3. DMH


    OMG! Retract your post and patent your idea immediately!

  4. Anonymous


    I love your voice. You can really write.

    I do feel (slightly) bad that my Trail Blazers will lay continual and demoralizing beatdowns on your hoops squad for the next decade. I wouldn’t pity the woeful Kings (my Grandma, God bless her, lives in Rocklin and adores them) in most cases, but I will now, knowing that you’re a fan.

    That said, Oden and the boys are about to turn the West inside out.


  5. Liz

    Every industry has flaws and every industry has folks who complain about too much change and not enough change.

    I won’t even attempt to address how we’ve been conditioned to expect exactly what we want NOW, not later.

    It is so much easier to find and purchase books today than it was ten years ago and I expect that delivery system improvements will continue to happen.

    What is that about complaining when your ice cream is cold??

  6. Nathan Bransford


    I wouldn’t count your chickens just yet, but I would be happy to trade places with Blazers fans. In a heartbaet.

    I think we Kings fans are going to be suffering for some time.

  7. Kathleen

    Now if only publishing had a device that would beam books directly to my brain. Where is THAT invention, publishing?

    Try Jasper Fforde.

  8. Liz Wolfe

    This is excellent news, indeed. I’m just THRILLED that publishers and editors don’t care what’s in a book. This is gonna make my job SO much easier. Had I known about this earlier, I wouldn’t have paid any attention to all those edits that were requested.

  9. Anonymous


    Hawes is good. Worthy of that draft slot? Probably not (though I can’t think of another player that would better suit your squad in that class of athletes). He’s a good player, and I think he’ll stay in the league for some time if he doesn’t have injuries.

    He cleans the glass when he wants to.

    Kevin Martin is danged talented.

    Other than that, I agree that there might be some tough years out there for the Kings.

    We’ve had some rough times in Portland (a team that has tremendous history). Paul Allen even threatened to sell the team. Then the clouds broke and we won the stinkin’ lottery! Greg Oden comes to Portland and everything is roses.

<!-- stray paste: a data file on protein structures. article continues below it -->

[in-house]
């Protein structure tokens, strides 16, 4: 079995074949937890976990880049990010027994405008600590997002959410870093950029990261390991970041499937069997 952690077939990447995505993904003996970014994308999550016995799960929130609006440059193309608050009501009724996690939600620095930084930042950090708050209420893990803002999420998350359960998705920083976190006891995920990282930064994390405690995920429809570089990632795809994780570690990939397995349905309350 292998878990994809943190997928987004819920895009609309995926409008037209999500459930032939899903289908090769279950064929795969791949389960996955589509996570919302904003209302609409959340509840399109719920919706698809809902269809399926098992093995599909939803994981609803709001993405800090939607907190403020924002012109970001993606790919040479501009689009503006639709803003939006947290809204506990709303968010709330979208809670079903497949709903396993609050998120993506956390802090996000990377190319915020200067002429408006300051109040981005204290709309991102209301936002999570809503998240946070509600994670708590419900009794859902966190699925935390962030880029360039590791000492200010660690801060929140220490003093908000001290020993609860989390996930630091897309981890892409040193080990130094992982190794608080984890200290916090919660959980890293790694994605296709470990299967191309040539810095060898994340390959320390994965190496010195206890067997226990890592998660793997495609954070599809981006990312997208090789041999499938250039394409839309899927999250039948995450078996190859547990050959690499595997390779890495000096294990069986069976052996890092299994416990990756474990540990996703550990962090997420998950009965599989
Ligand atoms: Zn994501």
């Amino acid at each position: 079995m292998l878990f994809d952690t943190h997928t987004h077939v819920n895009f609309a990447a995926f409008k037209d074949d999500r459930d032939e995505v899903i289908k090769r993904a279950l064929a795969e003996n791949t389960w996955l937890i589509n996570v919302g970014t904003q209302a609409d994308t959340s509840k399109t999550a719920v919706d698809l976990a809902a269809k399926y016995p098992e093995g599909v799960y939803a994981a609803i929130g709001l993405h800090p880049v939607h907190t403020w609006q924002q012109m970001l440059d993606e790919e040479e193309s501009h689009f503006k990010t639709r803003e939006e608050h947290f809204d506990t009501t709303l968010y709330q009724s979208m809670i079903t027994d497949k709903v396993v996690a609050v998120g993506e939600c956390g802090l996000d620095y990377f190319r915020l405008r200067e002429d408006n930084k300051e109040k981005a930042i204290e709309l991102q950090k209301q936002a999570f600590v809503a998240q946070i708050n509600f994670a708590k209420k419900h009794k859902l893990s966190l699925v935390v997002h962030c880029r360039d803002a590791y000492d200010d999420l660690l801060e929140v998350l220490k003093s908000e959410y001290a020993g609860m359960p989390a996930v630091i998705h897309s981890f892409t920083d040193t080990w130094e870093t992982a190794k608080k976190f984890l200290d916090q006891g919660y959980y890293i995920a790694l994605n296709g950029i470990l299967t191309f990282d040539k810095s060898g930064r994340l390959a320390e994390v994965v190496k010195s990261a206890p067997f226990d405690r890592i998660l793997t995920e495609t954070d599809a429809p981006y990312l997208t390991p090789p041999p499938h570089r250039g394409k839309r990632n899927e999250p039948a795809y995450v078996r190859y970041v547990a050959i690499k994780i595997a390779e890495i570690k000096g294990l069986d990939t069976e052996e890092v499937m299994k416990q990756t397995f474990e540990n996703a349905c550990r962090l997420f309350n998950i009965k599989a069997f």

If a team from a market like San Antonio can dominate, then Portland and Sacramento can also.


    By the way:

    Publishing mystifies me. My agent took my debut novel out today. 19 editors. I don’t even know what to make of that (except for that it’s exciting!), but I will say that I’ve only had pleasant encounters in the industry. No demoralizing, soul-sucking stories to report. When editors like and purchase my short stories, I’m happy they found a home. I hope the same will happen for my longer works.

    The Frey case isn’t typical. I think about the writers I enjoy (I teach writing, write horror stories and read in numerous genres), and I think that quality prose finds its way to the people.

    Think about The Road. What a revelation. It’s poetic and beautiful and blurs the line between these distinctions that folks like to make between literary and genre fiction.

    Write well and clearly and the industry will reward you.

    Also, if you catch lightening in a bottle (The Secret), go with it. It goes without saying that taste is clearly subjective.

  10. Anonymous

    Hi Nathan,

    I agree that Sullivan is grossly exaggerating when he writes that publishers don’t care about what is in their books. But would you comment on one facet of book publishing that I find curious and a bit didturbing? When I write for magazines, the magazine’s fact checker verifies every fact I included, and even checks with my interview subjects even though I have the interviews on tape. But publishers of nonfiction books don’t do fact-checking. Why do you suppose that is?


  11. Nathan Bransford


    Since you write for magazines, you probably know the huge amount of time a fact checker will put into one article. Now multiply that to book length and imagine the huge task of verifying every fact in every book published. The cost and time would be staggering. I’m not saying it can’t or shouldn’t be done, but it would be a huge undertaking.

    And then, would it be worth the expense? Even at places where there is fact-checking, such as newspapers and magazines, mistakes still happen all the time.